When a large multinational corporation is looking to cut costs, what does it do? Send jobs overseas to a less modernized country — one where salaries are a fraction of those at home and the law provides few rights or protections for workers — and watch the profits roll in. We are speaking, of course, of Sweden’s IKEA, and Virginia, USA. Is this our economic future? Current reports:

Here we are, folks. Sweden’s third-world sweatshop. IKEA takes advantage of the destruction to our economy caused by outsourcing jobs by outsourcing their own jobs to the U.S. — and paying less than the workers in Sweden get ($8 in the U.S., $19 + better benefits in Sweden, for making the same products), about 50% of what the median income is in Danville (the town where IKEA’s sweatshop is located), with much stricter and abusive practices in the Danville facility, and with many less rights.

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Life In Foxconn: Undercover In The iPod Factories

foxconnundercover05172010-1274313201A Chinese newspaper went undercover at a Foxconn factory, the production site for Western gadgets such as iPhones and iPods. The workers are an army of overworked, ill-treated, but optimistic twenty-year-olds whose existence is typical of many in China’s young adult generation. Translation via Engadget:

In front of a newly-opened phone shop, the sales assistant flashed an iPhone to the Foxconn employees, with everyone focused on his every “cool” gesture, as if it was something new. But actually every part of this “new” device would’ve come from the hands of these workers, except these guys had never thought of owning the final product. And now, this whole thing is right in front of their eyes with a “smashing price of ¥2,198 ($322)” — just above their monthly pay.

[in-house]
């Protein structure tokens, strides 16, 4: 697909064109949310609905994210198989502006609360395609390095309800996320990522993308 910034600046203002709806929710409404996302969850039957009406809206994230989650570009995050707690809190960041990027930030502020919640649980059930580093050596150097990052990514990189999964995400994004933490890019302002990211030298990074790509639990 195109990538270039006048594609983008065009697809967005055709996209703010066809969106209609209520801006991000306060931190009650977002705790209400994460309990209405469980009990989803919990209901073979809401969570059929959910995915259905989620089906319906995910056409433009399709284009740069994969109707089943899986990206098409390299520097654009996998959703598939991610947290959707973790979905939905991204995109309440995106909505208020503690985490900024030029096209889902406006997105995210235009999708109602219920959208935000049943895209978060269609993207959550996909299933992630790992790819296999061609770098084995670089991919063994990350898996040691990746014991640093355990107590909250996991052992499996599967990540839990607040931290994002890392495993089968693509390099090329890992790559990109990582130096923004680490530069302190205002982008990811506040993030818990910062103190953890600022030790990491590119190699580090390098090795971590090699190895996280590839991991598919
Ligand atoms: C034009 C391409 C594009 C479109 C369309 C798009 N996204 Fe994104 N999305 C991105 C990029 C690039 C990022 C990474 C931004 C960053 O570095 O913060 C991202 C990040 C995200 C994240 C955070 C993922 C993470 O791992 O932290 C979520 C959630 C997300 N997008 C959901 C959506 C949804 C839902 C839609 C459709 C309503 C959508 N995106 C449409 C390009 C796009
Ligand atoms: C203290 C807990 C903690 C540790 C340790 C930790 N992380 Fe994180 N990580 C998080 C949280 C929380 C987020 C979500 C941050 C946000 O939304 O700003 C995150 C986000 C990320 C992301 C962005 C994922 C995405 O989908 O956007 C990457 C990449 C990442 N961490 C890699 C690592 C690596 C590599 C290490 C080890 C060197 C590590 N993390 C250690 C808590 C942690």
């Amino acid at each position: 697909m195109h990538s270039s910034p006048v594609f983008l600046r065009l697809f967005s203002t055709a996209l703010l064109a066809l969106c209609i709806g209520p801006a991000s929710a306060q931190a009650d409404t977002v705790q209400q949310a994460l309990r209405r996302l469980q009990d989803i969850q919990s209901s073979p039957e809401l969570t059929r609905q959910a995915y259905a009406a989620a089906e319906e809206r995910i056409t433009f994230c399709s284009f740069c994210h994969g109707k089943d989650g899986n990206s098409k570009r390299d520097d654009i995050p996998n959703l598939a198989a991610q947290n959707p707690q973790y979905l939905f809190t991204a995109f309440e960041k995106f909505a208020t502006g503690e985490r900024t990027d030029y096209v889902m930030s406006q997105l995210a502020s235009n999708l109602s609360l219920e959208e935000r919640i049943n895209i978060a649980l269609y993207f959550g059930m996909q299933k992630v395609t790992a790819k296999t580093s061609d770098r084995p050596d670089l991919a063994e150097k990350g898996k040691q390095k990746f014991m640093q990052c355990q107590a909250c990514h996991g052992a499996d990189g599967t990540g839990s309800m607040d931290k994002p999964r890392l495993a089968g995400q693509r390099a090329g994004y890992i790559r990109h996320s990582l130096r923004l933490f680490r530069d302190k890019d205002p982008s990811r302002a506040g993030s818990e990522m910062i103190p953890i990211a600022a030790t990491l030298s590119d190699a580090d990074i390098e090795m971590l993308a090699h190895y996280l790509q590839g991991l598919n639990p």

This super factory that holds some 400,000 people isn’t the “sweatshop” that most would imagine. It provides accommodation that reaches the scale of a medium-sized town, all smooth and orderly.

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Who Made Your iPod? Silicon Sweatshops

From the Global Post comes a five-part series called “Silicon Sweatshops” examining the supply chains behind gadgets like iPods, Nokia phones, Dell computers, and more:

Whether it’s your cherished iPhone, Nokia cell phone or Dell keyboard, it was likely made and assembled in Asia by workers who have few rights, and often toil under sweatshop-like conditions, activists say.

By the time a gadget reaches Apple’s flagship store in NYC, it may have passed through the hands of a heavily indebted Filipina migrant worker on the graveyard shift in Taiwan and a young Chinese worker clocking 80-hour weeks on an assembly line, at less than a dollar an hour.

Recent years have seen a drumbeat of reports on such abuses: Hourly wages below a dollar. Firings with no notice. Indifferent bosses. Labor brokers that leech away months of a worker’s hard-earned wages. A corporate shell game that leaves no one responsible.